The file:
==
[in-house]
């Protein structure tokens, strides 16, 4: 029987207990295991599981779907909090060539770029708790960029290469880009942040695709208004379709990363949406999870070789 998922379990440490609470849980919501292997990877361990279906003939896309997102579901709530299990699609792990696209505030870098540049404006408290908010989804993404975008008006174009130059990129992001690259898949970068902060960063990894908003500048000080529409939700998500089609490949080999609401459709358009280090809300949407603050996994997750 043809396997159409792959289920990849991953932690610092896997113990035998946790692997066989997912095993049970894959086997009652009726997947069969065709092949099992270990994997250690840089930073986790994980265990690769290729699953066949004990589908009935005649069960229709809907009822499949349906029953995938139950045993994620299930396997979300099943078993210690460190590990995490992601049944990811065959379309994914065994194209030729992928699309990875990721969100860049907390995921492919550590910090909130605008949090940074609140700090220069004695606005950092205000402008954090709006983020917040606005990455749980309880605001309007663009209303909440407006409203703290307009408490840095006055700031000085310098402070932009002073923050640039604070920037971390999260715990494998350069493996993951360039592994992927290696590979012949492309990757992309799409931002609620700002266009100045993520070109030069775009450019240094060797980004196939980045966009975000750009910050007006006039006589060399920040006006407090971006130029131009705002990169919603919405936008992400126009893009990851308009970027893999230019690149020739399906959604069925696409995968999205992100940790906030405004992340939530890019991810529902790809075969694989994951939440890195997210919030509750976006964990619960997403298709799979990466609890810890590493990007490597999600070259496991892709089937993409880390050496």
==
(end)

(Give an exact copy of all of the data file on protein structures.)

[in-house]
């Protein structure tokens, strides 16, 4: 029987207990295991599981779907909090060539770029708790960029290469880009942040695709208004379709990363949406999870070789 998922379990440490609470849980919501292997990877361990279906003939896309997102579901709530299990699609792990696209505030870098540049404006408290908010989804993404975008008006174009130059990129992001690259898949970068902060960063990894908003500048000080529409939700998500089609490949080999609401459709358009280090809300949407603050996994997750 043809396997159409792959289920990849991953932690610092896997113990035998946790692997066989997912095993049970894959086997009652009726997947069969065709092949099992270990994997250690840089930073986790994980265990690769290729699953066949004990589908009935005649069960229709809907009822499949349906029953995938139950045993994620299930396997979300099943078993210690460190590990995490992601049944990811065959379309994914065994194209030729992928699309990875990721969100860049907390995921492919550590910090909130605008949090940074609140700090220069004695606005950092205000402008954090709006983020917040606005990455749980309880605001309007663009209303909440407006409203703290307009408490840095006055700031000085310098402070932009002073923050640039604070920037971390999260715990494998350069493996993951360039592994992927290696590979012949492309990757992309799409931002609620700002266009100045993520070109030069775009450019240094060797980004196939980045966009975000750009910050007006006039006589060399920040006006407090971006130029131009705002990169919603919405936008992400126009893009990851308009970027893999230019690149020739399906959604069925696409995968999205992100940790906030405004992340939530890019991810529902790809075969694989994951939440890195997210919030509750976006964990619960997403298709799979990466609890810890590493990007490597999600070259496991892709089937993409880390050496």